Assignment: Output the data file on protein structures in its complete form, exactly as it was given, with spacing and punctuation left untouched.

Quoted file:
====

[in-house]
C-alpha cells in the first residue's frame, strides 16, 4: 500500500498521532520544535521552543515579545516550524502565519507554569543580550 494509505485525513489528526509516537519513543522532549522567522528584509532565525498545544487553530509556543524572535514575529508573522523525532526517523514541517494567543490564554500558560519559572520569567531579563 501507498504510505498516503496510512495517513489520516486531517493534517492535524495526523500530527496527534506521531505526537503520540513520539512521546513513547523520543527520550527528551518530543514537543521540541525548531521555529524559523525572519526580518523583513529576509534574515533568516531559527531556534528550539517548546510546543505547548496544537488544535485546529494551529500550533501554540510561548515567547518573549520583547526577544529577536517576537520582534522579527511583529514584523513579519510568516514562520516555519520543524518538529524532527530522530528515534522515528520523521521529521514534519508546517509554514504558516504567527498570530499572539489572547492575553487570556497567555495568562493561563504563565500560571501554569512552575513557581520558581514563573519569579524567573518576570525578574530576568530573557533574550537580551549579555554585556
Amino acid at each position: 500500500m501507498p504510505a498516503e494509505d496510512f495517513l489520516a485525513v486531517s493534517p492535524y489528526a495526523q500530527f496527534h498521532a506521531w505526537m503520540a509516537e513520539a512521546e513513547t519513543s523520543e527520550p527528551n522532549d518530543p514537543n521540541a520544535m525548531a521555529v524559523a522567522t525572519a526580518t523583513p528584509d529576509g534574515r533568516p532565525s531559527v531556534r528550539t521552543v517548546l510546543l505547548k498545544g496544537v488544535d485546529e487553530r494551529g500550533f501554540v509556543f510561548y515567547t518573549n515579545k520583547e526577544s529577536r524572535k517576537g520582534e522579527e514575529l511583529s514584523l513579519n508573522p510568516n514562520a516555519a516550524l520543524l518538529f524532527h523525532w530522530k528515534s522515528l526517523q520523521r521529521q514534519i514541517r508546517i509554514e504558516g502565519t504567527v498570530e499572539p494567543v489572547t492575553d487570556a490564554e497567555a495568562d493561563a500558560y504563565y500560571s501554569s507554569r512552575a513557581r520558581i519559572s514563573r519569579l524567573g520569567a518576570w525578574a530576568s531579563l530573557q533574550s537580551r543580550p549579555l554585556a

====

[in-house]
C-alpha cells in the first residue's frame, strides 16, 4: 500500500498521532520544535521552543515579545516550524502565519507554569543580550 494509505485525513489528526509516537519513543522532549522567522528584509532565525498545544487553530509556543524572535514575529508573522523525532526517523514541517494567543490564554500558560519559572520569567531579563 501507498504510505498516503496510512495517513489520516486531517493534517492535524495526523500530527496527534506521531505526537503520540513520539512521546513513547523520543527520550527528551518530543514537543521540541525548531521555529524559523525572519526580518523583513529576509534574515533568516531559527531556534528550539517548546510546543505547548496544537488544535485546529494551529500550533501554540510561548515567547518573549520583547526577544529577536517576537520582534522579527511583529514584523513579519510568516514562520516555519520543524518538529524532527530522530528515534522515528520523521521529521514534519508546517509554514504558516504567527498570530499572539489572547492575553487570556497567555495568562493561563504563565500560571501554569512552575513557581520558581514563573519569579524567573518576570525578574530576568530573557533574550537580551549579555554585556
Amino acid at each position: 500500500m501507498p504510505a498516503e494509505d496510512f495517513l489520516a485525513v486531517s493534517p492535524y489528526a495526523q500530527f496527534h498521532a506521531w505526537m503520540a509516537e513520539a512521546e513513547t519513543s523520543e527520550p527528551n522532549d518530543p514537543n521540541a520544535m525548531a521555529v524559523a522567522t525572519a526580518t523583513p528584509d529576509g534574515r533568516p532565525s531559527v531556534r528550539t521552543v517548546l510546543l505547548k498545544g496544537v488544535d485546529e487553530r494551529g500550533f501554540v509556543f510561548y515567547t518573549n515579545k520583547e526577544s529577536r524572535k517576537g520582534e522579527e514575529l511583529s514584523l513579519n508573522p510568516n514562520a516555519a516550524l520543524l518538529f524532527h523525532w530522530k528515534s522515528l526517523q520523521r521529521q514534519i514541517r508546517i509554514e504558516g502565519t504567527v498570530e499572539p494567543v489572547t492575553d487570556a490564554e497567555a495568562d493561563a500558560y504563565y500560571s501554569s507554569r512552575a513557581r520558581i519559572s514563573r519569579l524567573g520569567a518576570w525578574a530576568s531579563l530573557q533574550s537580551r543580550p549579555l554585556a